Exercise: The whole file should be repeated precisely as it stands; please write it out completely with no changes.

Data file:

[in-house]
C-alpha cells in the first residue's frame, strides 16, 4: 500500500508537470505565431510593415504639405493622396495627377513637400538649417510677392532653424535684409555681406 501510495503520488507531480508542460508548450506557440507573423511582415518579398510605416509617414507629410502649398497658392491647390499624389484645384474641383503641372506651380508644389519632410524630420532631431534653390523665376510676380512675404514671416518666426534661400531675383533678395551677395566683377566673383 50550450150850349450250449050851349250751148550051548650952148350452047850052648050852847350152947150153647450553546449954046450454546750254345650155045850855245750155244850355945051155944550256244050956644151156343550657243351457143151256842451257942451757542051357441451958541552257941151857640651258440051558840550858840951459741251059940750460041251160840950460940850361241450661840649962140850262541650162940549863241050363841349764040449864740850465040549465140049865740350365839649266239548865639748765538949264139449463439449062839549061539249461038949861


[in-house]
C-alpha cells in the first residue's frame, strides 16, 4: 500500500508537470505565431510593415504639405493622396495627377513637400538649417510677392532653424535684409555681406 501510495503520488507531480508542460508548450506557440507573423511582415518579398510605416509617414507629410502649398497658392491647390499624389484645384474641383503641372506651380508644389519632410524630420532631431534653390523665376510676380512675404514671416518666426534661400531675383533678395551677395566683377566673383 50550450150850349450250449050851349250751148550051548650952148350452047850052648050852847350152947150153647450553546449954046450454546750254345650155045850855245750155244850355945051155944550256244050956644151156343550657243351457143151256842451257942451757542051357441451958541552257941151857640651258440051558840550858840951459741251059940750460041251160840950460940850361241450661840649962140850262541650162940549863241050363841349764040449864740850465040549465140049865740350365839649266239548865639748765538949264139449463439449062839549061539249461038949861